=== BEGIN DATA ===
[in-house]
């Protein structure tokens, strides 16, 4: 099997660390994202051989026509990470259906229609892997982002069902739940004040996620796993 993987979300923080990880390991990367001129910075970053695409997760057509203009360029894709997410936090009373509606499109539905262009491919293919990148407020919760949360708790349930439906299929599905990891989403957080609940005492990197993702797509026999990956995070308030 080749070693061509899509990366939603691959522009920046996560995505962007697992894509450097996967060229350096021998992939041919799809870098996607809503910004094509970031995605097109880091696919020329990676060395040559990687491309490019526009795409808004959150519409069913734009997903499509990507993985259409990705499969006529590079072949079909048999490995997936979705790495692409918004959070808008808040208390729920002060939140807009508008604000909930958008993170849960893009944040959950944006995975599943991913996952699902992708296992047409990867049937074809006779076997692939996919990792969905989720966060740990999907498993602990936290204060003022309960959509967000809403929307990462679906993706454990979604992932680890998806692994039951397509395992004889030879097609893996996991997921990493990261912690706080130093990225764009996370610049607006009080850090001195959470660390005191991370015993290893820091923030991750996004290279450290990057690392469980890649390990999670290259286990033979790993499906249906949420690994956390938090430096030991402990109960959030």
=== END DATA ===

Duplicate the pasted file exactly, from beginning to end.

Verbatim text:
[in-house]
């Protein structure tokens, strides 16, 4: 099997660390994202051989026509990470259906229609892997982002069902739940004040996620796993 993987979300923080990880390991990367001129910075970053695409997760057509203009360029894709997410936090009373509606499109539905262009491919293919990148407020919760949360708790349930439906299929599905990891989403957080609940005492990197993702797509026999990956995070308030 080749070693061509899509990366939603691959522009920046996560995505962007697992894509450097996967060229350096021998992939041919799809870098996607809503910004094509970031995605097109880091696919020329990676060395040559990687491309490019526009795409808004959150519409069913734009997903499509990507993985259409990705499969006529590079072949079909048999490995997936979705790495692409918004959070808008808040208390729920002060939140807009508008604000909930958008993170849960893009944040959950944006995975599943991913996952699902992708296992047409990867049937074809006779076997692939996919990792969905989720966060740990999907498993602990936290204060003022309960959509967000809403929307990462679906993706454990979604992932680890998806692994039951397509395992004889030879097609893996996991997921990493990261912690706080130093990225764009996370610049607006009080850090001195959470660390005191991370015993290893820091923030991750996004290279450290990057690392469980890649390990999670290259286990033979790993499906249906949420690994956390938090430096030991402990109960959030």